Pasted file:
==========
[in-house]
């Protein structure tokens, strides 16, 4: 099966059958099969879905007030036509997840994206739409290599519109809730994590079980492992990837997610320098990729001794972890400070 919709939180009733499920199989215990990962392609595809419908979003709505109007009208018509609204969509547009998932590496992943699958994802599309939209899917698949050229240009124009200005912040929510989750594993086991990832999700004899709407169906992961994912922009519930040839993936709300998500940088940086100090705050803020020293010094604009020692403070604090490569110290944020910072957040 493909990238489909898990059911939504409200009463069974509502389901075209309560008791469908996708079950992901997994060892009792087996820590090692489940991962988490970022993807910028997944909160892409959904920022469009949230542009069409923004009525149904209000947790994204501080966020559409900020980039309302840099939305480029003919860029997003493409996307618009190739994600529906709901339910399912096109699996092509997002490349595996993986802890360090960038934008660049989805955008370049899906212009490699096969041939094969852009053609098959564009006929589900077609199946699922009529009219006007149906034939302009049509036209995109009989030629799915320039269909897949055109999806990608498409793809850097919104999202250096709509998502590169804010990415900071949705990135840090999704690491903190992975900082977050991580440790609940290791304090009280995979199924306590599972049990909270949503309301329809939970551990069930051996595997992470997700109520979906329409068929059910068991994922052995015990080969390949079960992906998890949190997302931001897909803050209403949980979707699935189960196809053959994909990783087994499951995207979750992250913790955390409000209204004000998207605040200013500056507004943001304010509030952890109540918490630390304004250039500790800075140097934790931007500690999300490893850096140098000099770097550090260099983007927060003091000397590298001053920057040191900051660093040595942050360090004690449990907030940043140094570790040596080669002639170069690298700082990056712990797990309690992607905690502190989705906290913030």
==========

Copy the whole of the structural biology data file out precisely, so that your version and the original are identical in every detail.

[in-house]
């Protein structure tokens, strides 16, 4: 099966059958099969879905007030036509997840994206739409290599519109809730994590079980492992990837997610320098990729001794972890400070 919709939180009733499920199989215990990962392609595809419908979003709505109007009208018509609204969509547009998932590496992943699958994802599309939209899917698949050229240009124009200005912040929510989750594993086991990832999700004899709407169906992961994912922009519930040839993936709300998500940088940086100090705050803020020293010094604009020692403070604090490569110290944020910072957040 493909990238489909898990059911939504409200009463069974509502389901075209309560008791469908996708079950992901997994060892009792087996820590090692489940991962988490970022993807910028997944909160892409959904920022469009949230542009069409923004009525149904209000947790994204501080966020559409900020980039309302840099939305480029003919860029997003493409996307618009190739994600529906709901339910399912096109699996092509997002490349595996993986802890360090960038934008660049989805955008370049899906212009490699096969041939094969852009053609098959564009006929589900077609199946699922009529009219006007149906034939302009049509036209995109009989030629799915320039269909897949055109999806990608498409793809850097919104999202250096709509998502590169804010990415900071949705990135840090999704690491903190992975900082977050991580440790609940290791304090009280995979199924306590599972049990909270949503309301329809939970551990069930051996595997992470997700109520979906329409068929059910068991994922052995015990080969390949079960992906998890949190997302931001897909803050209403949980979707699935189960196809053959994909990783087994499951995207979750992250913790955390409000209204004000998207605040200013500056507004943001304010509030952890109540918490630390304004250039500790800075140097934790931007500690999300490893850096140098000099770097550090260099983007927060003091000397590298001053920057040191900051660093040595942050360090004690449990907030940043140094570790040596080669002639170069690298700082990056712990797990309690992607905690502190989705906290913030």